Club garden program


For more than 10 years, the Boys & Girls Club of the Bemidji Area has partnered with the University of Minnesota Extension to develop a garden program. The Club garden teaches Club members lifelong gardening skills by caring for the garden. Club members also learn about good nutrition when they harvest and prepare fresh produce from the garden.

In 2017 the garden grew by 400 square feet and now includes 15 additional raised beds. With all these expansions we’ve increased our growing space to almost double of previous years, which results in a higher yield harvested from our Club garden.

The garden not only produces over 1,000 pounds of produce per season, it also teaches:

  • Good nutrition and healthy lifestyles
    • Club kids get a chance to get their hands dirty and be active in the garden. They also learn about good nutrition from vitamins and minerals to phytonutrients that keep us healthy.
    • How to feed the earth by composting so the soil is ready for another season of production. Our kids love the magic of feeding the compost bin and watching it turn into rich, nourishing soil to feed the garden.
    • Our gardeners also get time in the kitchen learning how to prepare their harvest. Kale chips are a favorite.
    • Every fall, Club kids host a Harvest Dinner and invite friends and family to share the bounty of their harvest. The Club partners with professional chefs who work with Club members to prepare a delicious and nutritious meal.
    • Fun fact: Our Club kids report eating 11 percent more veggies than their peers in a national survey.
  • Leadership skills
    • Through partnerships with our local community, our Club members learn how to plan, plant and harvest the produce in the garden.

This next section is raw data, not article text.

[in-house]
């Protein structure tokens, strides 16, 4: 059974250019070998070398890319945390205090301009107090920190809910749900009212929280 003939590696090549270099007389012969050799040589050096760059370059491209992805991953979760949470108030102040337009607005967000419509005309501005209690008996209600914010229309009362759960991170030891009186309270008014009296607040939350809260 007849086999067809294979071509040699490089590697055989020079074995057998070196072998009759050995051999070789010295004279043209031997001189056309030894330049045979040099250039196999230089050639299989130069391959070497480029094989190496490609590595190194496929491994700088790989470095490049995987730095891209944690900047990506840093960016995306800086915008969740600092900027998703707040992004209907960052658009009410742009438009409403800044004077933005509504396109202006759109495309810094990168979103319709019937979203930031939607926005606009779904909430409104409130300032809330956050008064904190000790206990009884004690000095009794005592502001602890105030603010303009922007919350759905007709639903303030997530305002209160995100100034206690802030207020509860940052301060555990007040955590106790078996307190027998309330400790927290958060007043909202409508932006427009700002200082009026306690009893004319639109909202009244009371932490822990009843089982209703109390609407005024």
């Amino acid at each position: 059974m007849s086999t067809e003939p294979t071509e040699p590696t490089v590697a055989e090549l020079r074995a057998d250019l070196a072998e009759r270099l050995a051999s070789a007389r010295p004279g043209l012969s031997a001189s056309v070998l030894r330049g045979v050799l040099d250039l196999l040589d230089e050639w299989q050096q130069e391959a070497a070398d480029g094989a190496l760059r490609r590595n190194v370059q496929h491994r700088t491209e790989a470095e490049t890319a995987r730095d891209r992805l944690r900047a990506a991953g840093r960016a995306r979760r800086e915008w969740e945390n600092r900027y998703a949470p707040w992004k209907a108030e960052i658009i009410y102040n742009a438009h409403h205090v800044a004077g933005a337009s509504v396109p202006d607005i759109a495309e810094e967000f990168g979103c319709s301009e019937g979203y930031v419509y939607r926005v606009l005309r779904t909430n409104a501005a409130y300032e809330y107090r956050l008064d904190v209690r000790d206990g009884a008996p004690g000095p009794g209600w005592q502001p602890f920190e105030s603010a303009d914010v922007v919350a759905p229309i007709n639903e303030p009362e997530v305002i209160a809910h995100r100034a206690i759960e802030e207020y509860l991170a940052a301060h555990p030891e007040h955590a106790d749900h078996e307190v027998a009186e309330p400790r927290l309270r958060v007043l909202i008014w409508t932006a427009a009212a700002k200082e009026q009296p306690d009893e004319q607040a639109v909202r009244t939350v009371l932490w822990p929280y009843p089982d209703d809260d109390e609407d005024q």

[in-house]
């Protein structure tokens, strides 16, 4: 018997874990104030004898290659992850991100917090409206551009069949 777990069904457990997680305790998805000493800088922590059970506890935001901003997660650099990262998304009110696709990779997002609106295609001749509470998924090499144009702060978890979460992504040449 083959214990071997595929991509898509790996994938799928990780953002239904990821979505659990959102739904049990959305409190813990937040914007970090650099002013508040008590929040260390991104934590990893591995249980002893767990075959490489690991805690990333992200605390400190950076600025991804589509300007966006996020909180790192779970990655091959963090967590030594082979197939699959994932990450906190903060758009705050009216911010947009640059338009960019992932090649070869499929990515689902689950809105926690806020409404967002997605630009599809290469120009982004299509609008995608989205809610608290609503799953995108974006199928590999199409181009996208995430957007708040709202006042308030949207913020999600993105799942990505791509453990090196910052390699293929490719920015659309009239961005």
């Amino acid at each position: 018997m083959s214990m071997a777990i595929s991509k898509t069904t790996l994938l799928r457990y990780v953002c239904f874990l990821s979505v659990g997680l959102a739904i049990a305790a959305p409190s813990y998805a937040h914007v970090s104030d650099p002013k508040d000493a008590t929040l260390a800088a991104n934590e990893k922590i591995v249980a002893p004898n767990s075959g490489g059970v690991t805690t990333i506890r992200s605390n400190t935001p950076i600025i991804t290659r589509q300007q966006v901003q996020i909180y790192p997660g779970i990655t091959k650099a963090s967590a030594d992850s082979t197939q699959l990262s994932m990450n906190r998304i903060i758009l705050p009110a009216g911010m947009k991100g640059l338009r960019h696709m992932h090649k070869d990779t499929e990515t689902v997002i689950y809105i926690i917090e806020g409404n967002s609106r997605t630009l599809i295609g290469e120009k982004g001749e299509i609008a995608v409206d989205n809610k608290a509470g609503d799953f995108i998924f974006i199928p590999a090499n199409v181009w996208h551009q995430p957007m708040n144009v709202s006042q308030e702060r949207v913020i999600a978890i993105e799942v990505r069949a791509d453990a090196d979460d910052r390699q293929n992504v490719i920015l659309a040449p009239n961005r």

• The garden provides an opportunity for the older members of the Club to teach the younger members how to garden.
  • Entrepreneurial skills
    • Club members host on-site farmer markets where they sell healthy produce to Club families at below-market value to make produce more accessible.
    • Club youth gain valuable skills when they sell and deliver harvested produce to local restaurants to use in their menu items.
  • Cultural traditions
    • Members broaden their knowledge of culture and language as they label vegetable beds in four different languages: English, Ojibwa, Spanish and French.
    • Members learn about traditional plantings in Native American culture in the ‘Three Sisters’ garden, which features plants that are known to thrive when planted together. Our ‘Three Sisters’ raised bed includes squash, green beans and corn. While growing together green beans grow up the corn stalks and are surrounded by squash. These vegetables are staple foods in Native American culture.

Through community partnerships, our garden continues to grow and expand. To learn more about our garden, and to schedule a tour, contact us here.

If you are interested donating to our garden, and other programs like this, donate here.

Garden Resources

Partners

  • Deb Dilly
  • University of Minnesota Extension
  • Home Depot
  • T&K Outdoors